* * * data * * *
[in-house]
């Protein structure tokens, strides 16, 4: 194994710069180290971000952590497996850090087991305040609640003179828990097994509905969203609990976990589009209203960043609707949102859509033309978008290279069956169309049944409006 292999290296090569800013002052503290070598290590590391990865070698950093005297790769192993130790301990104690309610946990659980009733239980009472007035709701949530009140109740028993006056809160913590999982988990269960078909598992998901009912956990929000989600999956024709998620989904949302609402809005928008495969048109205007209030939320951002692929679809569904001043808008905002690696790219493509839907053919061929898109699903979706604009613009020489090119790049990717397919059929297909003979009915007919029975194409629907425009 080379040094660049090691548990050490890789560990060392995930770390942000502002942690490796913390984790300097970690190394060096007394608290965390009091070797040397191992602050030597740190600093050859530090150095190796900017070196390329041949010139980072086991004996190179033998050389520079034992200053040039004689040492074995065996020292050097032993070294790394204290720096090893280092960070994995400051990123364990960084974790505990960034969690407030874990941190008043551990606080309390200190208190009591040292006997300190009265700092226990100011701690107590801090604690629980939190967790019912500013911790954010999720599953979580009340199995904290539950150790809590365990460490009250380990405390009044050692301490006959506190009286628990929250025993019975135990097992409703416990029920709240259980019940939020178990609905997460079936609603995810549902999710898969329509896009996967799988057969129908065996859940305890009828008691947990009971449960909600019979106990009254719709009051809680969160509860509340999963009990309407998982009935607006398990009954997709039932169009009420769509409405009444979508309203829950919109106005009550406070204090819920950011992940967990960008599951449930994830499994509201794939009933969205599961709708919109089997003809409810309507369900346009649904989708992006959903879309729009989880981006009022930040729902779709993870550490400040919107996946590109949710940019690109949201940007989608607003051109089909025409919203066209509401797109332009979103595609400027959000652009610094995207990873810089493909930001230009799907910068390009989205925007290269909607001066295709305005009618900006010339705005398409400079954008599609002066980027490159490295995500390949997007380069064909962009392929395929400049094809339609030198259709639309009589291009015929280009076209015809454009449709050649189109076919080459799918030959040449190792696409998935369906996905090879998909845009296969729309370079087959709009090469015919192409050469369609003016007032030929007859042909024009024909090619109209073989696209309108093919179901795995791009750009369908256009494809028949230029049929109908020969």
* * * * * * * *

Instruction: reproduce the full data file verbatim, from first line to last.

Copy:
[in-house]
């Protein structure tokens, strides 16, 4: 194994710069180290971000952590497996850090087991305040609640003179828990097994509905969203609990976990589009209203960043609707949102859509033309978008290279069956169309049944409006 292999290296090569800013002052503290070598290590590391990865070698950093005297790769192993130790301990104690309610946990659980009733239980009472007035709701949530009140109740028993006056809160913590999982988990269960078909598992998901009912956990929000989600999956024709998620989904949302609402809005928008495969048109205007209030939320951002692929679809569904001043808008905002690696790219493509839907053919061929898109699903979706604009613009020489090119790049990717397919059929297909003979009915007919029975194409629907425009 080379040094660049090691548990050490890789560990060392995930770390942000502002942690490796913390984790300097970690190394060096007394608290965390009091070797040397191992602050030597740190600093050859530090150095190796900017070196390329041949010139980072086991004996190179033998050389520079034992200053040039004689040492074995065996020292050097032993070294790394204290720096090893280092960070994995400051990123364990960084974790505990960034969690407030874990941190008043551990606080309390200190208190009591040292006997300190009265700092226990100011701690107590801090604690629980939190967790019912500013911790954010999720599953979580009340199995904290539950150790809590365990460490009250380990405390009044050692301490006959506190009286628990929250025993019975135990097992409703416990029920709240259980019940939020178990609905997460079936609603995810549902999710898969329509896009996967799988057969129908065996859940305890009828008691947990009971449960909600019979106990009254719709009051809680969160509860509340999963009990309407998982009935607006398990009954997709039932169009009420769509409405009444979508309203829950919109106005009550406070204090819920950011992940967990960008599951449930994830499994509201794939009933969205599961709708919109089997003809409810309507369900346009649904989708992006959903879309729009989880981006009022930040729902779709993870550490400040919107996946590109949710940019690109949201940007989608607003051109089909025409919203066209509401797109332009979103595609400027959000652009610094995207990873810089493909930001230009799907910068390009989205925007290269909607001066295709305005009618900006010339705005398409400079954008599609002066980027490159490295995500390949997007380069064909962009392929395929400049094809339609030198259709639309009589291009015929280009076209015809454009449709050649189109076919080459799918030959040449190792696409998935369906996905090879998909845009296969729309370079087959709009090469015919192409050469369609003016007032030929007859042909024009024909090619109209073989696209309108093919179901795995791009750009369908256009494809028949230029049929109908020969």